On Sunday I joined the Friends of Contemporary Art Studio Tour, here in Taos. It just happened it was the same weekend that the Taos Art Association was having their studio tours.
We joined the bus at the first studio, which was Larry Bell's studio.
Here's Larry on the portal, ready to greet the tour to his studio. He was patient with us, and answered every question. He opened the studio, and gave us a tour of the office, the studio, and the "work" studio. He had a printed sheet of information about himself to give to us. And from that sheet: Taos artist Larry Bell's sculptures, cubes of tinted glass that are intended to work with available light, may stand today as his signature pieces. But Bell started out as a painter. With a career that spans nearly fifty years, his work has evolved and changed in numerous directions.
This is inside of his studio, and if you look carefully you will see the glass cubes that have become his signature pieces. Over the years Bell has experimented with different ways of working with glass to make his cubes, including plate glass that rests in a metal frame to glass plates with beveled edges.
This was a new work, as well as the works pinned upon the walls, were new. The one on the table was waiting manipulation from Larry. He said these new works have more curves in them than the work before, which had more right angles.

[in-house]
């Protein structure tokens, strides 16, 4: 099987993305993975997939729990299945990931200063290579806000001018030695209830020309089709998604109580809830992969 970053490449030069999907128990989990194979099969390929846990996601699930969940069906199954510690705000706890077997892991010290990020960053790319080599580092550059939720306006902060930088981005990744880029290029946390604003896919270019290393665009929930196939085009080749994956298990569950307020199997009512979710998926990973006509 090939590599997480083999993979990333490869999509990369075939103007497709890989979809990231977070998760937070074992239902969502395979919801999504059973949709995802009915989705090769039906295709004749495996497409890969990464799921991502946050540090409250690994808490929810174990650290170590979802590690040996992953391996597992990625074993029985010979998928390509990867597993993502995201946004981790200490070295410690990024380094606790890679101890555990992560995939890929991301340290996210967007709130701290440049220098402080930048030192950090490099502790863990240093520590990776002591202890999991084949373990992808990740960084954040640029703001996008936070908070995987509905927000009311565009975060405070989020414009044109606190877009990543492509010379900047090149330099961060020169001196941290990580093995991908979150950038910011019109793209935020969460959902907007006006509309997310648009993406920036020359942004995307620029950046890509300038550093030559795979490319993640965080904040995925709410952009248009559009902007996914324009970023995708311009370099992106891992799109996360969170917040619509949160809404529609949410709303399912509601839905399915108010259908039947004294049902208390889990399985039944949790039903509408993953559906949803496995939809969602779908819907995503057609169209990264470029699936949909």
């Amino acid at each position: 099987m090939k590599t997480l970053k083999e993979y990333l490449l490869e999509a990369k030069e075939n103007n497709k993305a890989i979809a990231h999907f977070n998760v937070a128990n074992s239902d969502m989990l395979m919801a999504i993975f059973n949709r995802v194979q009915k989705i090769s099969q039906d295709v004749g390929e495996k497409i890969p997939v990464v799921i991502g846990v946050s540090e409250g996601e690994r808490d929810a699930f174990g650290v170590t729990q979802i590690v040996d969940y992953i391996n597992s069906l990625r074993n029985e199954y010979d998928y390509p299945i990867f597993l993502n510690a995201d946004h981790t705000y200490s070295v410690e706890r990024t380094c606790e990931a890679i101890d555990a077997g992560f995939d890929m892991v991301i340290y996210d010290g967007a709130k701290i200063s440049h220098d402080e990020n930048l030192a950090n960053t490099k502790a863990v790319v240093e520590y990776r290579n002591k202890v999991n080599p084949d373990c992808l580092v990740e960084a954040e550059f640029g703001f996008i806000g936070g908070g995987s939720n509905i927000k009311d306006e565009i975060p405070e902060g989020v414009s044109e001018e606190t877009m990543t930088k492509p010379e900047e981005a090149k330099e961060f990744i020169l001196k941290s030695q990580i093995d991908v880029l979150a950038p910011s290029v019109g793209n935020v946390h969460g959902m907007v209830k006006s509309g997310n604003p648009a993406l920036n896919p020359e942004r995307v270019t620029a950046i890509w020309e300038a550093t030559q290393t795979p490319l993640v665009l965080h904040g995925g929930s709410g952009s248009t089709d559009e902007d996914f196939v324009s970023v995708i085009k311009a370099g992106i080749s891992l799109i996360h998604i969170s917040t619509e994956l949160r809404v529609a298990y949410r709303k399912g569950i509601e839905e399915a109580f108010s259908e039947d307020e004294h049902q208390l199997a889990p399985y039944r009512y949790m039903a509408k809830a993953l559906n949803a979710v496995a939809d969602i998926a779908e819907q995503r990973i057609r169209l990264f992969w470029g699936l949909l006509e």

Larry speaks to the group in his "work" studio. Since his work is very technical there were many questions.
This is the vacuum chamber Larry tried to explain to the group.
In the 1990's Bell worked with architect Frank Gehry on a commission involving stick-like figures that are at once whimsical and sculptural, with a linear quality that makes their reductive forms appealing. Bell created the prototypes on a computer program and developed an idea of basing the figures he created on Babylonian mythology. The commission resulted in the fabrication of two bronzes for a Gehry Home designed for an insurance executive.
Larry has lived and worked in Taos since the early 1970's. In 1990 he received the Governor's Award for Excellence in the Arts in the area of visual arts. His work is in numerous private collections and museum collections including the New Mexico Museum of Ar where it was recently featured in the exhibit Flux: Reflections on Contemporary Glass, curated by Laura Addison.
Thomas French graciously welcomes the group to his home, where we had lunch.
Then it was off to the studio of Zoe Zimmerman. Zoe is a photographer, whose work is a convergence of contemporary imagery and nearly obsolete printing techniques. Harkening back to an earlier time, Zimmerman employs an albumen printing process, out of fashion since the turn of the last century, creating images that reflect the tonal quality of photographs made in bygone days. However, her subjects range from surreal, modernist imagery to traditional nudes to still-lifes.
Zoe explained much of her work is about choices. And she pins the prints on the wall to determine which photos go with which, which is best?
Her photographs are beautiful and richly detailed compositions. "The images themselves," says the artist, "distill peripheral psychological states, played out side-by-side with the quotidian. Their aim is to be alluring and daunting at once. I find beauty the keenest when it is also forbidding."